Weekly Space Hangout: Feb 20, 2019 – Dr. Emily Holt talks Archaeology and Ancient Astronomy

Hosts:
Fraser Cain (universetoday.com / @fcain)
Dr. Paul M. Sutter (pmsutter.com / @PaulMattSutter)
Dr. Kimberly Cartier (KimberlyCartier.org / @AstroKimCartier )
Dr. Morgan Rehnberg (MorganRehnberg.com / @MorganRehnberg & ChartYourWorld.org)

Dr. Emily Holt is an Environmental Archaeologist and Anthropologist who is currently a Visiting Assistant Professor at Miami University of Ohio. Emily’s research focuses on human-environment dynamics in the Nuragic Culture of Bronze Age Sardinia. She directs the Pran’e Siddi Landscape Project (PSLP), an archaeological survey in south-central Sardinia, which is examining the long-term changes in settlement patterns, water use, and the socio-cultural interpretation of natural resources.

Emily is also the president of the non-profit organization Public Scholar Outreach whose mission is to support, produce, promote, and disseminate high-quality public scholarship, especially public scholarship that is peer-reviewed and public scholarship with relevance to contemporary issues. PSO’s primary initiative is to establish Dirt & Words: an online, open access channel of peer-reviewed public scholarship about the human past.

Today, Emily and Fraser will be discussing how ancient cultures understood astronomy, a topic she recently discussed with Paul Sutter on his Space Radio broadcast.

You can follow Emily on Twitter: @Emily_M_Holt

To learn more about her ongoing research, be sure to visit her website ERRANT: letters from an itinerant archaeologist here: https://errant.live/

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This Star Has Been Going Nova Every Year, for Millions of Years

A nova star is like a vampire that siphons gas from its binary partner. As it does so, the gas is compressed and heated, and eventually it explodes. The remnant gas shell from that explosion expands outward and is lit up by the stars at the center of it all. Most of these novae explode about once every 10 years.

But now astrophysicists have discovered one remnant so large that the star that created it must have been erupting yearly for millions of years.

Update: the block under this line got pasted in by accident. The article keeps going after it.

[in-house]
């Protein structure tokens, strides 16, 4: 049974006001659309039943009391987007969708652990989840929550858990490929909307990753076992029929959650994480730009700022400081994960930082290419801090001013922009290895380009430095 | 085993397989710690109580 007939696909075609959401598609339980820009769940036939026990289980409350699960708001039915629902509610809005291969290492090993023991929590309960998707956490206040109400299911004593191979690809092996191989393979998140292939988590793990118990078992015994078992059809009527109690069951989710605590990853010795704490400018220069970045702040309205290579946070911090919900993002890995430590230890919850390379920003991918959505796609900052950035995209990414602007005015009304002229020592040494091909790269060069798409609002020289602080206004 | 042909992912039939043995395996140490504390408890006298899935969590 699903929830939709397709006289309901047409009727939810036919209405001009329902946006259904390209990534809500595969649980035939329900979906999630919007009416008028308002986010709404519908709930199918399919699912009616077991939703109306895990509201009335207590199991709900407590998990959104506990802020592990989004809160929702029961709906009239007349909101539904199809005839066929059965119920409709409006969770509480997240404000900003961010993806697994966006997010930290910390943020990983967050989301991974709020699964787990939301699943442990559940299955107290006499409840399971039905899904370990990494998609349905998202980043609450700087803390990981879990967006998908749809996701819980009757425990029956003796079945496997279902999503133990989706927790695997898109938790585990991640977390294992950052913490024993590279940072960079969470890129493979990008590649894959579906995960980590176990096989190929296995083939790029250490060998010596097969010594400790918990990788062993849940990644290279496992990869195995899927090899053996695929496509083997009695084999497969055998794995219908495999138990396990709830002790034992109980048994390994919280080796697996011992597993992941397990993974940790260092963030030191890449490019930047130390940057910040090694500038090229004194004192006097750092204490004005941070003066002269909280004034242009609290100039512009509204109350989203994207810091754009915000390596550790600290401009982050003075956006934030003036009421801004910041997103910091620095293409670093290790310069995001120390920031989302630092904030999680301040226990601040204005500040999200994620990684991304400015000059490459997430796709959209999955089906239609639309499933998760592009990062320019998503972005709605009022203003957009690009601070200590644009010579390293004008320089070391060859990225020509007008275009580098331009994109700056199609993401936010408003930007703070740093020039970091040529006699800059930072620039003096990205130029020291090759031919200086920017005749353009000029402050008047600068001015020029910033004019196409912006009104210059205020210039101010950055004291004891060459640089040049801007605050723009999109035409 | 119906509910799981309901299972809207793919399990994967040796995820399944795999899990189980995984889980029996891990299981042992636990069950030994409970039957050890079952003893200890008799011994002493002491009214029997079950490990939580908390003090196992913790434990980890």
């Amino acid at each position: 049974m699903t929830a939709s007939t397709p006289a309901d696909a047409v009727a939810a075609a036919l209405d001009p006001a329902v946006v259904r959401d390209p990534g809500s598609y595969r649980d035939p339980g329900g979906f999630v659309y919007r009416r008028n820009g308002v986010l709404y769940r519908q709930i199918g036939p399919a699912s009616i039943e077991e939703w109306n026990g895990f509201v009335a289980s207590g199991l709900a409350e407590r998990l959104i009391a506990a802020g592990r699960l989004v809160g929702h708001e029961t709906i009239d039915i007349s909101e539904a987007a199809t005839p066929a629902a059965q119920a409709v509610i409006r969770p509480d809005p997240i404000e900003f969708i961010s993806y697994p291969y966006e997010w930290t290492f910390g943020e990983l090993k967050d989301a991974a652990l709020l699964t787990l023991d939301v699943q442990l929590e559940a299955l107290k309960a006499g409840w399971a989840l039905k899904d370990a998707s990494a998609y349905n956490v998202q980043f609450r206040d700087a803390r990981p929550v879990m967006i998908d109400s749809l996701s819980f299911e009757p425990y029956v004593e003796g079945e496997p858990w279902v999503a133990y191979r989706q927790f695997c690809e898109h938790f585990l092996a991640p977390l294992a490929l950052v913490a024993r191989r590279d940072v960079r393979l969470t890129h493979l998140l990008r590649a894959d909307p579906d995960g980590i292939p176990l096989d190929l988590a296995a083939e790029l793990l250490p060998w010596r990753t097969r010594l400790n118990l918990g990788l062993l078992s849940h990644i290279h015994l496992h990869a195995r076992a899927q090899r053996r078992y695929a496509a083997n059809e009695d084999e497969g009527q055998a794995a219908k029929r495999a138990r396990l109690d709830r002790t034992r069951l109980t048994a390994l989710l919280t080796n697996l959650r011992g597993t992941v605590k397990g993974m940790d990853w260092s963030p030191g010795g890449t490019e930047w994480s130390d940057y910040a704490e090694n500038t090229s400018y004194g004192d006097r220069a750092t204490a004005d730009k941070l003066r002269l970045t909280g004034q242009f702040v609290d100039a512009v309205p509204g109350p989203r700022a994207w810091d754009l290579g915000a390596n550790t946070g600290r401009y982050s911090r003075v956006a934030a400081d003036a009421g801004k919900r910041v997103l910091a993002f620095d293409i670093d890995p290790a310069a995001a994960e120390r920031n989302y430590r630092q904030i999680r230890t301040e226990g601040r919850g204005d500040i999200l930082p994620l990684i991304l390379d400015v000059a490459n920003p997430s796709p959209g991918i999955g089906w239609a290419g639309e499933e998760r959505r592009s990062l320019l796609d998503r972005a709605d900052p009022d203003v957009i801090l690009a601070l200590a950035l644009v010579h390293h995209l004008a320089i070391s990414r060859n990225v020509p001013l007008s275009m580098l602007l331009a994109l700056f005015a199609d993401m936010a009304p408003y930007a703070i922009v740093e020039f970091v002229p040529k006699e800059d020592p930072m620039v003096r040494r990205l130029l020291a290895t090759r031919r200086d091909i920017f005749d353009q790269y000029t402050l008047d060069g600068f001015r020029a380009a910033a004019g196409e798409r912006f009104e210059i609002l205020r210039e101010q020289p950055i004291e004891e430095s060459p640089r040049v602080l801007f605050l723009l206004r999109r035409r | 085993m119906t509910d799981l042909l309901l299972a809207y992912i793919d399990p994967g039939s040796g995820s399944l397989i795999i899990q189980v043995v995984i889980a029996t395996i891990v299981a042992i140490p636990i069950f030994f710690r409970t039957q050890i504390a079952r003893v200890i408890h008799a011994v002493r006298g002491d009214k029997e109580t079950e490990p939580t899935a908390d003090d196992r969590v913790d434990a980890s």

Continue reading “This Star Has Been Going Nova Every Year, for Millions of Years”

Messier 78 – the NGC 2068 Reflection Nebula

Welcome back to Messier Monday! Today, we continue in our tribute to our dear friend, Tammy Plotner, by looking at Cetus A, the bright reflection nebula known as Messier 78!

During the 18th century, famed French astronomer Charles Messier noticed the presence of several “nebulous objects”  while surveying the night sky. Originally mistaking these objects for comets, he began to catalog them so that others would not make the same mistake. Today, the resulting list (known as the Messier Catalog) includes over 100 objects and is one of the most influential catalogs of Deep Space Objects.

Continue reading “Messier 78 – the NGC 2068 Reflection Nebula”

British Satellite Tests its Space Junk Harpoon

Last summer, a new type of debris-hunting satellite was released from the International Space Station (ISS). It’s known as the RemoveDebris spacecraft, a technology-demonstrator developed by Surrey Satellite Technology Ltd and the Surrey Space Center. The purpose of this satellite is to test whether satellites equipped with targeting software, a debris net and a harpoon are effective at combating space debris.

For the past few months, this spacecraft has been conducting a series of Active Debris Removal (ADR) exercises. About a week ago, according to a recent statement, the RemoveDebris satellite tested out its harpoon for the first time. As you can see from the video, the satellite successfully demonstrated its harpoon system and verified its ability to secure space debris and keep it from flying away.

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Land Heavier Payloads on Mars. Aim for the Ground and Then Pull up at the Last Moment

In the coming decades, a number of missions are planned for Mars, which include proposals to send astronauts there for the first time. This presents numerous logistical and technical challenges, ranging from the sheer distance to the need for increased protection against radiation. At the same time, there is also the difficulty of landing on the Red Planet, or what is referred to as the “Mars Curse“.

To complicate matters more, the size and mass of future missions (especially crewed spacecraft) will be beyond the capacity of current entry, descent, and landing (EDL) technology. To address this, a team of aerospace scientists released a study that shows how a trade-off between lower-altitude braking thrust and flight-path angle could allow for heavy missions to safely land on Mars.

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Mars One, the Plan to Make a Reality Show on Mars, is Bankrupt

An artist's illustration of a Mars settlement. Image: Bryan Versteeg/MarsOne

In 2012, Dutch entrepreneur Bas Lansdorp launched the world’s first private and crowdsourced-effort to create a permanent outpost on Mars. Known as Mars One, this organization was the focus of a lot of press since it’s inception, some of it good, most of it bad. While there were many who called the organization’s plan a “suicide mission” or a “scam”, others invested their time, energy, and expertise to help make it happen.

In addition, thousands of volunteers signed on for the adventure, willing to risk life and limb to become part of the first one-way trip to the Red Planet. Unfortunately, we may never get to know if Bas Lansdorp’s plan for colonizing Mars was feasible or even sincere. According to a recent declaration by a Swiss Court, Mars One Ventures (the for-profit arm of Mars One) is now bankrupt.

Continue reading “Mars One, the Plan to Make a Reality Show on Mars, is Bankrupt”